terminal of the relay coil 104 is connected to the con
tact 104C and the other terminal is connected to ground.
A DC. power source 106, 108 has its positive terminal
connected to one terminal of the motor 80 through the
contact 10'4Cl and a normally closed contact 116C of
cuit for the operation of the charging hopper; and
FIGURE 5 is a schematic diagram of the control cir
cuit for the distributor doors used in practicing my inven
tion.
Referring more particularly to the drawings reference
numeral 1 indicates the upper part of a conventional blast
a relay 110. The relay 110 also has normally closed
contact 110C1 and normally open contacts 110C2, 110C3,
furnace with the stockline ‘being indicated by the letter L.
A steel shell 2 is attached to the top of furnace 1 in any
conventional manner which will prevent leakage of gas.
The top of the shell 2 is closed and is provided with a
110C4, and 110C5. The negative terminal 108 is con
nected to the other terminal of the motor 80 through
the contact lltlCl. Normally open switches 112 and
conventional bleeder 4. The lower portion of the inside
surface of the shell 2 is provided with a wear plate 6
with refractory bricks 8 being provided between the shell
2 and the Wear plate 6.
The shell 2 is provided with an
opening 10 through which the charge is introduced in a
Rods or bear
m
114 are provided for operation by movement of hopper
72, the switch 112 being closed when the hopper is in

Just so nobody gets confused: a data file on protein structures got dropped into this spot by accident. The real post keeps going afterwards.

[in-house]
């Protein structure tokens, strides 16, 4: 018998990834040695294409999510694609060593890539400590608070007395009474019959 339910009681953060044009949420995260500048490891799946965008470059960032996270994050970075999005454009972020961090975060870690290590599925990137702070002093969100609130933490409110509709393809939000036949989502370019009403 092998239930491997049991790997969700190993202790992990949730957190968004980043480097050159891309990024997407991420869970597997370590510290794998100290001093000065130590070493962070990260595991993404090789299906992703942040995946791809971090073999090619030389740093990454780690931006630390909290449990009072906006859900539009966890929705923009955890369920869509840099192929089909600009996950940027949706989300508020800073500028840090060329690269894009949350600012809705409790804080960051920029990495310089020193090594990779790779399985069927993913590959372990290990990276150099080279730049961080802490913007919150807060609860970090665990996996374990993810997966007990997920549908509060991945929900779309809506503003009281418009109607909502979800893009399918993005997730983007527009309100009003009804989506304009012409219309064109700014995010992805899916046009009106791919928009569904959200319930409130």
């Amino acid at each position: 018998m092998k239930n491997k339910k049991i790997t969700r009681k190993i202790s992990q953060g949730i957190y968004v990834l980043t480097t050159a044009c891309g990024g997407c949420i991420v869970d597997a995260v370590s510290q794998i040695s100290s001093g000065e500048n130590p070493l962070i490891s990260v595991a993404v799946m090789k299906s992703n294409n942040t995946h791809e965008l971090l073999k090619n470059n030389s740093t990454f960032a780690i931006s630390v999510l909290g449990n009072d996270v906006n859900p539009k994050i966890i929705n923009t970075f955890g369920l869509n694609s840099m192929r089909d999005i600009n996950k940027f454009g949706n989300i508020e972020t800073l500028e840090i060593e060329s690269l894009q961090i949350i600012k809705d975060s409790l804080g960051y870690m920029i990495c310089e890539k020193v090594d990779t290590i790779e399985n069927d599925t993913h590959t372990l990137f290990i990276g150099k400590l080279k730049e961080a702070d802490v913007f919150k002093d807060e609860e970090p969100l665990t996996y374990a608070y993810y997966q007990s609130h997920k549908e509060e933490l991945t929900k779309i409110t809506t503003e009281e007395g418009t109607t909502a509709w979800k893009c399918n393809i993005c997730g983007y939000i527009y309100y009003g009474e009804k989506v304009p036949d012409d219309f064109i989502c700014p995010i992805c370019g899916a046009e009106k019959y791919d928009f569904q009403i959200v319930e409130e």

its dumping position and the switch 114 being closed
when the hopper is in its loading position. The terminal
106 is also connected to the relay coil 104 through the
3,095,986
contact 104C, to relay coil 104 through switch 114 and
contact 110C2, to relay coil 11!} through the contacts
104C1 and 110C5, and to relay coil 110 through switch
112. A normally open switch 116 (FIGURE 5) is
mounted on the skip bridge 98 so that it will be momen
tarily closed by the arm 102 each time the skip car 100
ascends. The positive terminal 118 of a direct current
4
This locks in relay 184 through contact 104C, preparing
it for the next cycle of operation and deenergizing relay
110 through the opening of contact 104C1.
Assuming that the doors 50 and 60 were in their lowest
positions when the hopper 70 was being dumped as de
scribed above, the charge will pass down through the chute
26 and will fall straight through the openings 34, 40, 43
and 47 onto the stockline L in the furnace 1. When the
loaded skip car 100 again ascends the skip bridge 98 the
open contacts 120C, 120C1 and 120C2. A relay coil 10 arm 102 will momentarily close the contact 116 (FIG
URE 5) which will momentarily energize the relay coil
122 is connected to terminal 118 through contact 128C
120. This will energize coil 122 through contact 120C
and has normally open contacts 122C, 122C1 and 122C2.
and lock it in through the contacts 122C and 126C2.
A relay coil 124 is connected to terminal 118 in series
Energization of coil 122 will energize coil 132 through
with contacts 120C1 and 122C1 and has normally open
power source is connected to the coil of a relay 120
through the switch 116.
The relay 120 has normally
contacts 124C, 124C1 and 124C2, and normally closed
contacts 124C3 and 124C4. A relay coil 126 having
normally open contacts 126C and 126C1 and normally
closed contact 126C2 is connected to terminal 118
through contacts 126C and 128. The contact 128 is nor